Tooele Transcript Bulletin – News in Tooele, Utah

October 24, 2013
Enrollment is up at USU-Tooele Campus

New building being designed and new degrees on the way 

Utah State University’s Tooele Regional Campus defied a statewide trend and posted an increase in its full-time equivalent count of students for the fall of 2013.

The fall 2013 FTE for the USU-Tooele Regional Campus is 465, just four over the 461 at this same time last year, which represents a 0.8 percent increase.

“It’s not a whole lot,” said Donna Dillingham-Evans, dean and executive director of USU-Tooele. “But it’s more than others did.”

The FTE count takes the total number of credit hours of student enrollment and divides that number by 15—the number of credit hours for the typical full-time student.

Dillingham-Evans announced the enrollment figures at the campus, along with plans for new degree offerings and a new science building during a Tooele County Chamber of Commerce luncheon Wednesday at the school.

State colleges and universities had braced themselves for a drop off in enrollment as a result of the lowering of the age for LDS missions from 19 to 18.

While nearly all state colleges and universities did experience a drop in FTE, it was not as big as some had feared, according to a news release from the Utah System of Higher Education.

USU’s overall 2013 FTE dropped by 2 percent from the fall 2012 FTE. The only state college or university that experienced a growth in fall FTE for 2013 was Snow College, which posted a 0.74 percent growth.

Weber State University dropped the most with a 6.9 percent decrease. The overall drop in fall FTE for state higher education was 3.7 percent.

While the FTE was up for the local USU campus, that doesn’t mean the total number of students on campus had also increased.

The total headcount at USU-Tooele dropped from 1,053 from fall 2012 to this year’s fall count of  986.

Dillingham-Evans also announced a new science building that will be built south of the Tooele County School District’s Community Learning Center.

It will be the first new USU building on 54 acres of ground that USU obtained from Tooele City for future expansion of its campus.

“The building will be named the Tooele Science and Technology building and it will be a cutting edge science broadcast facility,” said Dillingham-Evans.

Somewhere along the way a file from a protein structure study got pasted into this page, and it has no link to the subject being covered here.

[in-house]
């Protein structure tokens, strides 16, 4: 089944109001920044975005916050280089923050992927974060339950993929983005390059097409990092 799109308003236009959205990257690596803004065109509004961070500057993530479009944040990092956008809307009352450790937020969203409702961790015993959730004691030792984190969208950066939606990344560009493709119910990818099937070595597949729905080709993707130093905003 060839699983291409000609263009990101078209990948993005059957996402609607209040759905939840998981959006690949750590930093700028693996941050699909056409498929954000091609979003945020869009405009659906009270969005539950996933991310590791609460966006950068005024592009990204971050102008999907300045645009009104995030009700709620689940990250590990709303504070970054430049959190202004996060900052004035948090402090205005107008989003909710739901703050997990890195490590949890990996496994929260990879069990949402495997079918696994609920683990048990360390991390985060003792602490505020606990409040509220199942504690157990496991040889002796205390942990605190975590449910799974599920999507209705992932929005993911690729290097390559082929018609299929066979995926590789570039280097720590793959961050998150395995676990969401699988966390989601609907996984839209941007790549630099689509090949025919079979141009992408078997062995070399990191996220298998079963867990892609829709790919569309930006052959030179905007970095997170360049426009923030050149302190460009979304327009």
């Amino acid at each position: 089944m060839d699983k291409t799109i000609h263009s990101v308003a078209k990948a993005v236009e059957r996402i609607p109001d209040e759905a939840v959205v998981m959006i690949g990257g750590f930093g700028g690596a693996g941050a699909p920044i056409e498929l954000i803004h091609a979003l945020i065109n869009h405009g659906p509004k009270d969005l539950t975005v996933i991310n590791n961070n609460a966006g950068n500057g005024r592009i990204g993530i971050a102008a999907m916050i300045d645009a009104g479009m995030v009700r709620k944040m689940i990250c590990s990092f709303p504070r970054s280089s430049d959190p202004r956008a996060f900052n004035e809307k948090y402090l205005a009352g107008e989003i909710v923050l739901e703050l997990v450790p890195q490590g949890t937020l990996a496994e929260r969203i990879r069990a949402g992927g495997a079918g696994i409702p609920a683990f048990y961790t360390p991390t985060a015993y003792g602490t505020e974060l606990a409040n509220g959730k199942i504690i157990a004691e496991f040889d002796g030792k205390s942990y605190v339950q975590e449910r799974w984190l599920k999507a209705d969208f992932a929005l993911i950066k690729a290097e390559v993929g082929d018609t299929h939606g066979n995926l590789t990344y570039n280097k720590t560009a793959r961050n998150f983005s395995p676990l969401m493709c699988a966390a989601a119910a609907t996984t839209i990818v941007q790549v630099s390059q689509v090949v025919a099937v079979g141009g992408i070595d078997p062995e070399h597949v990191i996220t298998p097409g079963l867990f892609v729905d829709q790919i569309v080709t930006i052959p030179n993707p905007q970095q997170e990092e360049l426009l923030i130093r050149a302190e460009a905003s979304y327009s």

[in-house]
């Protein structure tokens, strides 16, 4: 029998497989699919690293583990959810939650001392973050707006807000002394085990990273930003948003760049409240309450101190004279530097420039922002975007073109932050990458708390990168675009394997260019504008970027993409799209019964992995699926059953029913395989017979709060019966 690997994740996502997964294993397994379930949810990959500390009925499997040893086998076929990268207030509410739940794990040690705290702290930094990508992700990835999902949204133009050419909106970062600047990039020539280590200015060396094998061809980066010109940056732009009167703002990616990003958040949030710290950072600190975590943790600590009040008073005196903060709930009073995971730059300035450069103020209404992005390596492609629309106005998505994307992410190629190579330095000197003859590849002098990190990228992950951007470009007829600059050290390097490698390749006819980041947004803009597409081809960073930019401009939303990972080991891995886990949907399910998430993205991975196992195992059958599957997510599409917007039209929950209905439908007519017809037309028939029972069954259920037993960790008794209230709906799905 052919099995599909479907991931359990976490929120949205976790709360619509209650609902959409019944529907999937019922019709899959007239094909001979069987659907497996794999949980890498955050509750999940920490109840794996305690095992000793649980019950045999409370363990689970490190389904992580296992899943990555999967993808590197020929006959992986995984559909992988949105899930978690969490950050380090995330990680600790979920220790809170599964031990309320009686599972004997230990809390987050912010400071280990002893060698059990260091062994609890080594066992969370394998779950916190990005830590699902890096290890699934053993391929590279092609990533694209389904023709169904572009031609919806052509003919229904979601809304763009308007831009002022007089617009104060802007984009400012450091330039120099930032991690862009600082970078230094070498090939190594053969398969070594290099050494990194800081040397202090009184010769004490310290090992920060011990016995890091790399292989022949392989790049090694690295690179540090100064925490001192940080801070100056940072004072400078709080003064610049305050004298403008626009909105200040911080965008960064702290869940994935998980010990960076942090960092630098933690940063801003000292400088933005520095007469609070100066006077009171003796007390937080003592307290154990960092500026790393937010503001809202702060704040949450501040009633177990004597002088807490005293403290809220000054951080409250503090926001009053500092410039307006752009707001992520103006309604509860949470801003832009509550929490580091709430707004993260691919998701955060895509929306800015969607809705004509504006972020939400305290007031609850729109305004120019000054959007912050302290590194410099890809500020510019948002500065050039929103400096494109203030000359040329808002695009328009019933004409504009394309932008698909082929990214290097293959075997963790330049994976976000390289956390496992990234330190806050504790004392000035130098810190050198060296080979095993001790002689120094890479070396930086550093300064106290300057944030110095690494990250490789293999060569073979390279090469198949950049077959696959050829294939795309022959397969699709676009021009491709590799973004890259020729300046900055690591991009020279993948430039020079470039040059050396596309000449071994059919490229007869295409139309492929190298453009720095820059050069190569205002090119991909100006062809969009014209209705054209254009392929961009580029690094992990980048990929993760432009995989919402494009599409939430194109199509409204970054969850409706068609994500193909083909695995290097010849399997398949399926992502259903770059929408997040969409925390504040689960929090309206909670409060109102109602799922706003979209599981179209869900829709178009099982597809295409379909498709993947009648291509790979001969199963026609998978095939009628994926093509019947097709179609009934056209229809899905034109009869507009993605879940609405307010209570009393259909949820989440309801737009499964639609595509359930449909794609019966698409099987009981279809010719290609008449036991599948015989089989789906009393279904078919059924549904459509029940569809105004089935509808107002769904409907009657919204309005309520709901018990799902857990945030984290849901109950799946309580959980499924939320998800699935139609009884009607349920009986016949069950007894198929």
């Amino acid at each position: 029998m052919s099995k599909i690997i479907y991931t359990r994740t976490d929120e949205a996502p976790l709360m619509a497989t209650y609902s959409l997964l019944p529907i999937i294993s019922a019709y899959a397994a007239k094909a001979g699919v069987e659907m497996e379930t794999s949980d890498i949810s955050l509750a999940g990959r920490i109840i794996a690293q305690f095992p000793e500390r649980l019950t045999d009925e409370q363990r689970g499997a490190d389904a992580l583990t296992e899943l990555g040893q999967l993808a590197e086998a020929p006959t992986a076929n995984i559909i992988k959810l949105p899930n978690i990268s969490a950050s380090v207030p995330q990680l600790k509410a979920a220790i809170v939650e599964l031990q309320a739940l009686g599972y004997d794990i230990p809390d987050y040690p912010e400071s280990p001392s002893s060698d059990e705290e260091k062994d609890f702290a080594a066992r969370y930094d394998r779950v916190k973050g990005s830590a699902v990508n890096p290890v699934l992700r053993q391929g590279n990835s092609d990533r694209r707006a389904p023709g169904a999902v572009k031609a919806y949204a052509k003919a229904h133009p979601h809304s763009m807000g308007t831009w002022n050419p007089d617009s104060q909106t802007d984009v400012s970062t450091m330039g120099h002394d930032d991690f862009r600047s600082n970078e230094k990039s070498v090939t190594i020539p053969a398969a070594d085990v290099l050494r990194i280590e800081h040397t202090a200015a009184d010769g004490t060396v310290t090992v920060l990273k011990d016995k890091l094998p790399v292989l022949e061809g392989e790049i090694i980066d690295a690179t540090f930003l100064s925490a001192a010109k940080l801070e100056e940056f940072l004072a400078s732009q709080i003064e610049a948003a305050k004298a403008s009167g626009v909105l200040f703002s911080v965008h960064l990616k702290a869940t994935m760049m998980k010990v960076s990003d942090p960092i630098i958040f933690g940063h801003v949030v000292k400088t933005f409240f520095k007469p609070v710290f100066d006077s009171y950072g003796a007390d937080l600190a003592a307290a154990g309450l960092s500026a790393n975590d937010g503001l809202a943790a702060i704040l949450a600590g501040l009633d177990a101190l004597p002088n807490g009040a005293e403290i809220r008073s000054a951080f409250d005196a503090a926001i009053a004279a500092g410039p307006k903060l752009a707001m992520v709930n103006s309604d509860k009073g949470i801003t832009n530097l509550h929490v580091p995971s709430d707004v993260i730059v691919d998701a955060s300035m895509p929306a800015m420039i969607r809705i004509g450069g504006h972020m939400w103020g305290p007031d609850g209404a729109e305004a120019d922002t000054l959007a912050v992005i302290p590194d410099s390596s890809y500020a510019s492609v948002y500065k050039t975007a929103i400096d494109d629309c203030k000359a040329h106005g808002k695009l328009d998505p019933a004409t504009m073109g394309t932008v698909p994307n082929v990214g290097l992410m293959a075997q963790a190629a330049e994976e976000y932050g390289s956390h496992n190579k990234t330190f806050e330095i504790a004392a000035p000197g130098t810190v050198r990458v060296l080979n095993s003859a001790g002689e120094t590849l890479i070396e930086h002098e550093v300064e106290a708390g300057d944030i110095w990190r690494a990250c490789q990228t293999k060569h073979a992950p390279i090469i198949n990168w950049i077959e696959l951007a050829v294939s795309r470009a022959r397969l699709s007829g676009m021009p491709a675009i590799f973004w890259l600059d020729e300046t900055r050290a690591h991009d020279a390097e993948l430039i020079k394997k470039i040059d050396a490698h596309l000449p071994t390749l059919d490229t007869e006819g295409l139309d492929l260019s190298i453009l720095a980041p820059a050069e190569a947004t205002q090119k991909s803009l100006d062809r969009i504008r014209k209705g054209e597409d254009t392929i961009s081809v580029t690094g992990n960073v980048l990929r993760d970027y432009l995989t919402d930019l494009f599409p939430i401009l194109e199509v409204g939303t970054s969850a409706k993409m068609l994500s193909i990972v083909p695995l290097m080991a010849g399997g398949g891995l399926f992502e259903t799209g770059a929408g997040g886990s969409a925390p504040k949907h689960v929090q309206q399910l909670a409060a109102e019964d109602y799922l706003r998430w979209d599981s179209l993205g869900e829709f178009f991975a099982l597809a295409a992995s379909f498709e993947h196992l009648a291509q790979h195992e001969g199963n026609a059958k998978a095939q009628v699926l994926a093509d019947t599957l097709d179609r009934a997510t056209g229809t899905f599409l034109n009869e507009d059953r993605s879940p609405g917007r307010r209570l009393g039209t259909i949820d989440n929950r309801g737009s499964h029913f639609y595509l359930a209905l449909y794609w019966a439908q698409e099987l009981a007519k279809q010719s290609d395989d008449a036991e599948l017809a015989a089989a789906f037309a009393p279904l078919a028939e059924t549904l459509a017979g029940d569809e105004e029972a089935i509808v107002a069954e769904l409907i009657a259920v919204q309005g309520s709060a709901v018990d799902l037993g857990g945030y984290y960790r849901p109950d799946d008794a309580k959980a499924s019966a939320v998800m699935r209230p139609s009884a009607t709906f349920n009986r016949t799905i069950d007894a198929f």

The new science building will have 29,000 square-feet and cost an estimated $9.8 million.

The building, which is planned to open in the fall of 2015, is crucial to USU-Tooele’s plans to serve students in Tooele County.

“Right now, in order to earn a degree from USU, students must take a lab science class as part of their general education requirements,” said Dillingham-Evans. “Right now we do not have any place on our campus where a lab course can be taught.”

The building is currently in the design phase. The architect is Method Studio, the Salt Lake City-based architect and design firm that designed the new Tooele Applied Technology College that opened last spring.

With the opening of the new science building, USU-Tooele will start offering a bachelor of science degree in biology in the fall of 2015. An associate degree program in nursing and a registered nurse training program are also scheduled to kick off in the fall of 2015.

An MBA program at the  USU-Tooele Campus will start in the fall of 2014.

“We plan to provide access to needed degrees and programs for the community,” Dillingham-Evans said.

Tim Gillie

Staff Writer at Tooele Transcript Bulletin
Tim covers education, Tooele City government, business, real estate, politics and the state Legislature. He became a journalist after a long career as an executive with the Boy Scouts of America. Tim is a native of Washington state and a graduate of Central Washington University.

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